Friday, June 10, 2011

Surprisingly Easy Ways to Do Your Own Proofreading

Yesterday my guest, Karen Elliott, offered advice on how to hire a professional proofreader/copy editor. But what if the cost is just too much? You may have other options. I arranged an exchange with a writer friend who also works as a proofreader. She proofed my manuscript for The Eyes of Pharaoh; I critiqued her young adult novel. Here’s Karen with some more ideas.

Karen Elliott

Even with my more-than-reasonable proofreading rates, I’ve had several writers say they just can’t afford it. I can dig it! There are other options available for getting your manuscript proofread and edited.

Writer’s group – If you feel you can’t afford a proofreader, join a writer’s critique group in your area. A good writer’s group is invaluable! If you can’t find a group, start one!

Exchange services – With other professionals – I’ll read yours if you read mine. Or trade one service for another. I proofread a monthly newsletter for Anne Hillerman and her Wordharvest workshops and in turn get a free ad in her newsletter. This exchange is a benefit to us both.
Join Linked In – This is a great way to find other professionals in the publishing industry. There are literally hundreds of groups for writers broken down by genre, e-book vs. print, and a lot of other in-betweens.

Online exchange – Join an online exchange group or forum like Fictionaut, Dropbox,, or Yahoo groups for writers.

Join Facebook groups – One of my most favorite, supportive, and positive groups is Writer Unboxed. On Facebook there are pages and groups galore!  

Proofreading sites and blogs – Search for sites and blogs – like Grammar Girl – that share proofreading and copy editing tips.

Dictionary Plus – It’s not enough to have a dictionary (or to use an online dictionary). You should have a couple/few other desk references for grammar and punctuation – like The Blue Book of Grammar and Punctuation or Diane Hacker’s Rules for Writers.

Subscribe – Pick one or two magazines that are geared toward writers like Writer’s Digest, Writers’ Journal, or The Writer. Every month I find at least a couple of articles in these periodicals worth their weight in gold. If you don’t want to fork over the subscription price, ask for them at your local library.

Start saving – Perhaps you could afford a proofreader if you did a little belt-tightening. With the recession in full swing and gas prices sky-rocketing, a plethora of websites with money-saving ideas have popped up. Do you really need a $5 latte every morning?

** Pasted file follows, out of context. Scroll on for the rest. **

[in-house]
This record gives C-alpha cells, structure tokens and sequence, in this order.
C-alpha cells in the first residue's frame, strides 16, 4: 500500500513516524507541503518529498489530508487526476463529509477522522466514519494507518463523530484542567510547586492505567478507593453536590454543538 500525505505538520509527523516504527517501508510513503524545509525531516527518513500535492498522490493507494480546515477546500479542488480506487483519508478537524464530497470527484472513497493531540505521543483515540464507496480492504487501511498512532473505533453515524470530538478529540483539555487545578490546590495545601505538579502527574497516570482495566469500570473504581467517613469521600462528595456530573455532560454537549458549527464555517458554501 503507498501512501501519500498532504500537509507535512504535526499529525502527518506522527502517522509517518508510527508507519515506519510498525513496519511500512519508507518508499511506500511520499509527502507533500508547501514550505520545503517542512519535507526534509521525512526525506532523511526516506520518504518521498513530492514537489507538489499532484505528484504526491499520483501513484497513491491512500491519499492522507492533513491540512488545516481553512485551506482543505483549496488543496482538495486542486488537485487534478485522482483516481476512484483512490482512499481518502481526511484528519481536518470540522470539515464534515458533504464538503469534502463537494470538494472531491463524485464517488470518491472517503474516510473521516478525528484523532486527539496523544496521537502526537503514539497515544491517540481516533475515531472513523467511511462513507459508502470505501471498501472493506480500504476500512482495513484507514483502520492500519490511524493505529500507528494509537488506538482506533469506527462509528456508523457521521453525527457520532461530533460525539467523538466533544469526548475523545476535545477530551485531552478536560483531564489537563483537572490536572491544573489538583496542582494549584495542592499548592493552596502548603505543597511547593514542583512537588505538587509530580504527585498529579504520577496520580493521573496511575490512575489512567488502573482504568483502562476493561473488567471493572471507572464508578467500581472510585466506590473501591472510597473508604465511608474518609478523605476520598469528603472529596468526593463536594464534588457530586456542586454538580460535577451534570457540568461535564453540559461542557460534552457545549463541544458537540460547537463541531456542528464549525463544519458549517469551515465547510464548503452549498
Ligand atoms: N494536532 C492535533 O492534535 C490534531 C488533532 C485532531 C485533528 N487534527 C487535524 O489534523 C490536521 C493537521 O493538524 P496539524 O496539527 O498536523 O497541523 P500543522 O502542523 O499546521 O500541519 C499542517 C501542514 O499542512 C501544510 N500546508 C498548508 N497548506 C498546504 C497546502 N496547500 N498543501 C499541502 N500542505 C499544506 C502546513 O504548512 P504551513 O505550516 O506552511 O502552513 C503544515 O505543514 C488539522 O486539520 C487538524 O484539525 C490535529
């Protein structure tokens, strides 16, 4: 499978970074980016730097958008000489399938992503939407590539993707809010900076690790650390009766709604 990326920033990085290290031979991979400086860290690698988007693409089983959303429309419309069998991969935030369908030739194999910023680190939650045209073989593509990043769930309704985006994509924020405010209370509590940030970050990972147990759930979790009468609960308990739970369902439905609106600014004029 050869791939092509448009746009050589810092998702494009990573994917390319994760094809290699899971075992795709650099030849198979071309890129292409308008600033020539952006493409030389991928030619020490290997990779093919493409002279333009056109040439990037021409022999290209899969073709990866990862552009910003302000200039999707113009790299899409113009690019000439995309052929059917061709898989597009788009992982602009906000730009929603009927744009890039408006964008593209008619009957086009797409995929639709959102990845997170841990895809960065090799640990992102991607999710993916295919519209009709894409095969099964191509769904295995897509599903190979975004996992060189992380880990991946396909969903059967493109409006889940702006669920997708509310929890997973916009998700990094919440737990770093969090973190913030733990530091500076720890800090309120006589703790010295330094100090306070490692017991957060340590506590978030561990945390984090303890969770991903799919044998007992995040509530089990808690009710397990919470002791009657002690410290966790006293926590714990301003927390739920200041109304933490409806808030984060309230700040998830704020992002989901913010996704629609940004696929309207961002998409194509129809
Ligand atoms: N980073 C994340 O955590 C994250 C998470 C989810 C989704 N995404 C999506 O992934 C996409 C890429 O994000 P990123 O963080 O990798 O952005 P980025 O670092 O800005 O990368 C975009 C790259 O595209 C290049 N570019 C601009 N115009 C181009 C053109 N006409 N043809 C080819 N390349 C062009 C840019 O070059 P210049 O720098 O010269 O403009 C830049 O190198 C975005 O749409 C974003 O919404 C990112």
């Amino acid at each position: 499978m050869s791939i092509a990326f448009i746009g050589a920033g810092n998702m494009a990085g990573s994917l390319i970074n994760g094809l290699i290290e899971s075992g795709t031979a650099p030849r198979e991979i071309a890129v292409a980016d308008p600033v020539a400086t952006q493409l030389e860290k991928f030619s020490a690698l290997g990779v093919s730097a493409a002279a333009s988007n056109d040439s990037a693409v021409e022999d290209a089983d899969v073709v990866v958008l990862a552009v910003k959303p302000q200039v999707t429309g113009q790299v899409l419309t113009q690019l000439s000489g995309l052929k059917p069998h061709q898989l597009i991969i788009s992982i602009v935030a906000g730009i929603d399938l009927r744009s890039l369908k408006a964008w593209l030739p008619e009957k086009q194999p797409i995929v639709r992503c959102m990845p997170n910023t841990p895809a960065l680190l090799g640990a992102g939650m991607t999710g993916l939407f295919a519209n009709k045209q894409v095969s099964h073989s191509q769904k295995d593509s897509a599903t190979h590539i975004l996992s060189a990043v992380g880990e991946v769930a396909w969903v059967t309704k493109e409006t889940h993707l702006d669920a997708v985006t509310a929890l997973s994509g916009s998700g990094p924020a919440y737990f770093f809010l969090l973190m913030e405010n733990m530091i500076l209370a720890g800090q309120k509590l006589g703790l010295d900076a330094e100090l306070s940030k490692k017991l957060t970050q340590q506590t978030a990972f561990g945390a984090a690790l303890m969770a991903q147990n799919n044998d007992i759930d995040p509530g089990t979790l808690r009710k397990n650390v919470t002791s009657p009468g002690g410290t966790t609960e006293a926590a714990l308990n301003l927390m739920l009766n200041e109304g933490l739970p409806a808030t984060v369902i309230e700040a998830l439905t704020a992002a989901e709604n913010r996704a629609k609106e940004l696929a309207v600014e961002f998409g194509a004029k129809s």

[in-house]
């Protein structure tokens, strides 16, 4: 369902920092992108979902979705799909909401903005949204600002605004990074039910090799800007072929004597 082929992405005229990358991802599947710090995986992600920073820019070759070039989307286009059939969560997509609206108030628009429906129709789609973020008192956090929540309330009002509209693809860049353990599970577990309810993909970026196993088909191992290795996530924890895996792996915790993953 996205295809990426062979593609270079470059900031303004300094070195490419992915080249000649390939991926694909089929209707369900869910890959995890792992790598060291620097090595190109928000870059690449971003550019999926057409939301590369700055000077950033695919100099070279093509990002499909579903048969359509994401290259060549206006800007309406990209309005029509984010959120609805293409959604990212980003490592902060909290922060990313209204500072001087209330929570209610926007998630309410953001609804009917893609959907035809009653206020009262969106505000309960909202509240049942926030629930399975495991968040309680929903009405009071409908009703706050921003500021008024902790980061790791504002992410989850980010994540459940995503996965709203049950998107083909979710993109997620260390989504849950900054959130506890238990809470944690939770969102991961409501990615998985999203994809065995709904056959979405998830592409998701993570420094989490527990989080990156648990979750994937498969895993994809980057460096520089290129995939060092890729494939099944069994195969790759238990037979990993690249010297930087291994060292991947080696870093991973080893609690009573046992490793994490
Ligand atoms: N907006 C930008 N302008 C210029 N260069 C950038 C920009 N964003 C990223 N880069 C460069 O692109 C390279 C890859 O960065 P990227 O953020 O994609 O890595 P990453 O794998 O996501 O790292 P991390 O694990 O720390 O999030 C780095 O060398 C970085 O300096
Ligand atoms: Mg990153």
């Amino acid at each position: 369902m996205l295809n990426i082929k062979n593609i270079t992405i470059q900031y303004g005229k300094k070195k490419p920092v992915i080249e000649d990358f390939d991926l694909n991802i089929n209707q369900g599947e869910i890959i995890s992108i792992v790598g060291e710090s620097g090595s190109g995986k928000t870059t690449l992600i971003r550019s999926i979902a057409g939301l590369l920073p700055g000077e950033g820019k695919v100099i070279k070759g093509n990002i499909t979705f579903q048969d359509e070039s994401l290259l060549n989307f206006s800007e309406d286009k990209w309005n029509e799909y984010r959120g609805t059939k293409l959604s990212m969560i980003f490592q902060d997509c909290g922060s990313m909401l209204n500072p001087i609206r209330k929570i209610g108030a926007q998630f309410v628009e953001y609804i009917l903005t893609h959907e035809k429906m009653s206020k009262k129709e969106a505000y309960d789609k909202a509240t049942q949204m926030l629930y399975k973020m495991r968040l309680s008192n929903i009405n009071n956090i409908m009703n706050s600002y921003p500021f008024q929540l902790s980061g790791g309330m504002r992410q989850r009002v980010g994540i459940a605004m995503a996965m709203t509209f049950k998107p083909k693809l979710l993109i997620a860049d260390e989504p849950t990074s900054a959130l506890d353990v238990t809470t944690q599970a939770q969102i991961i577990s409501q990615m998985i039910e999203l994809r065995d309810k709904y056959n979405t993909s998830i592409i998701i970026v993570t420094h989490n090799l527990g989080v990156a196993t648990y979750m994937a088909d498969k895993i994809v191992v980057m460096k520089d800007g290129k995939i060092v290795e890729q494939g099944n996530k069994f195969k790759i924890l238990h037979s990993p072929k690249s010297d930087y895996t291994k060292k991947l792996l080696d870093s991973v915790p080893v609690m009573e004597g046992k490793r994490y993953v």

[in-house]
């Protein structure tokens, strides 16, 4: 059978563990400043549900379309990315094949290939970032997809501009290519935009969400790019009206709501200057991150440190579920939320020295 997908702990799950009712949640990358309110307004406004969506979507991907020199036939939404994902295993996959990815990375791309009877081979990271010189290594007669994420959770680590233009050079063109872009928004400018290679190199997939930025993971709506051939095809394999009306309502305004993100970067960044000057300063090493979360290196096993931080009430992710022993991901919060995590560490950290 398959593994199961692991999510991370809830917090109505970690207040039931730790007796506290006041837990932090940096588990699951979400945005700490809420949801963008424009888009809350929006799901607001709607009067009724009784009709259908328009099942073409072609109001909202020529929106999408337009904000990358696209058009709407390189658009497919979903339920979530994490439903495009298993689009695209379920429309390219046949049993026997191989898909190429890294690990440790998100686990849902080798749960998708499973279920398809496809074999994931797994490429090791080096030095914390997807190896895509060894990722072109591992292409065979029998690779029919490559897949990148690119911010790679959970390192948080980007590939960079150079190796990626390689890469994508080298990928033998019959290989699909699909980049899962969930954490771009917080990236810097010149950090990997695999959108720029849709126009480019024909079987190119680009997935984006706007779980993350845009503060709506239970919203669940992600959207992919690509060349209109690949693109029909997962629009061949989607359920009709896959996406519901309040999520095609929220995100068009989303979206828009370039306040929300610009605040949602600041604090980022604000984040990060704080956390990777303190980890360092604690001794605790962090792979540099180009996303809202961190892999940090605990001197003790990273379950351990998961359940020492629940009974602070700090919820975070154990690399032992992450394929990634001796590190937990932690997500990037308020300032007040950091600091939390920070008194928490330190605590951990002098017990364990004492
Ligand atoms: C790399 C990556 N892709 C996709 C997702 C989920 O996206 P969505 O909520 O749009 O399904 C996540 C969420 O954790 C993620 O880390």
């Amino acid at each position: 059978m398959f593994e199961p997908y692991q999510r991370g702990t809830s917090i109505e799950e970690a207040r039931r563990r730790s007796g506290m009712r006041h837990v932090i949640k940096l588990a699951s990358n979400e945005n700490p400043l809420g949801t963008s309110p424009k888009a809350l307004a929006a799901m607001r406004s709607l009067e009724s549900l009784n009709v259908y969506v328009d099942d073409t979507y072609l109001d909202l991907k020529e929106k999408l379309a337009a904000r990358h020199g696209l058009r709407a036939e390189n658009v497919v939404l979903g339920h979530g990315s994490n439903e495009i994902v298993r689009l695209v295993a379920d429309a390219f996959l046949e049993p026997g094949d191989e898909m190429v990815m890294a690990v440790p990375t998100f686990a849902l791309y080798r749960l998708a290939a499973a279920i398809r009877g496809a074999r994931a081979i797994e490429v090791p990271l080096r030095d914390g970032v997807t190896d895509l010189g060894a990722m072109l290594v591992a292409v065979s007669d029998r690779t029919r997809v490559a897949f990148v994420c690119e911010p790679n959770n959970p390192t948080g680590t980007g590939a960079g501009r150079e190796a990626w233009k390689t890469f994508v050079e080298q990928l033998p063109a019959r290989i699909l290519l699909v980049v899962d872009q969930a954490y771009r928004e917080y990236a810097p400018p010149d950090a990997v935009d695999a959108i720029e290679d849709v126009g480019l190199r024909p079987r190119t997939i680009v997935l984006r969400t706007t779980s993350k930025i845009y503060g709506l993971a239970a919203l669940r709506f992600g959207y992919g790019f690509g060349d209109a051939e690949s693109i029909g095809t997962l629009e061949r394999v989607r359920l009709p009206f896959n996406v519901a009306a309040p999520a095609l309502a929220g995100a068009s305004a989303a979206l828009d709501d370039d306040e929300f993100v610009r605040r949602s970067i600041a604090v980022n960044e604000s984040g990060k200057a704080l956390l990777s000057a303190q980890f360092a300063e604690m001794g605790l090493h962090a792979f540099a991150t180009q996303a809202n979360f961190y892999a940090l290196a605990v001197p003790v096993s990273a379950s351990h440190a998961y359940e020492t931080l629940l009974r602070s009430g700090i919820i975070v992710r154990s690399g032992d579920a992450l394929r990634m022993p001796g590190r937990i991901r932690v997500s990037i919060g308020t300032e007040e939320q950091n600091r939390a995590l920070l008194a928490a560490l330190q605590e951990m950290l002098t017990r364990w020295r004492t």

CE: Thanks, Karen, for all the good advice! Readers, remember that you need to recognize where you can legitimately cut corners, and where that will catch up with you. Some people just can’t seem to learn how to spot errors in their own manuscript, no matter how hard they try (dyslexia, anyone?). Some critique groups contain a Grammar Maven, while other critique partners may focus more on content (which really should be their priority). Know what you’re capable of, what you’re getting from others, and when to seek professional help – the proofreading kind, I mean!

About Karen: “I am a voracious, nit-picky proofreading shark! I was raised by two women - a mother who worked for Merriam-Webster as a proofreader and an aunt who could do the New York Times crossword in a day, in pen. Please see testimonials, commitment statement, and other information at my blog.”


  1. Good advice. I learned where I can go for help.

  2. This was a helpful post. I like the various sites and the suggestions about swapping services. Thanks!

  3. Very informative post! Thanks for sharing this "Easy Ways to Do Your Own Proofreading" I want to try if I can also make it on my own. Thanks!


  4. Very interesting article. I've always been interested in knowing more about this online proofreading .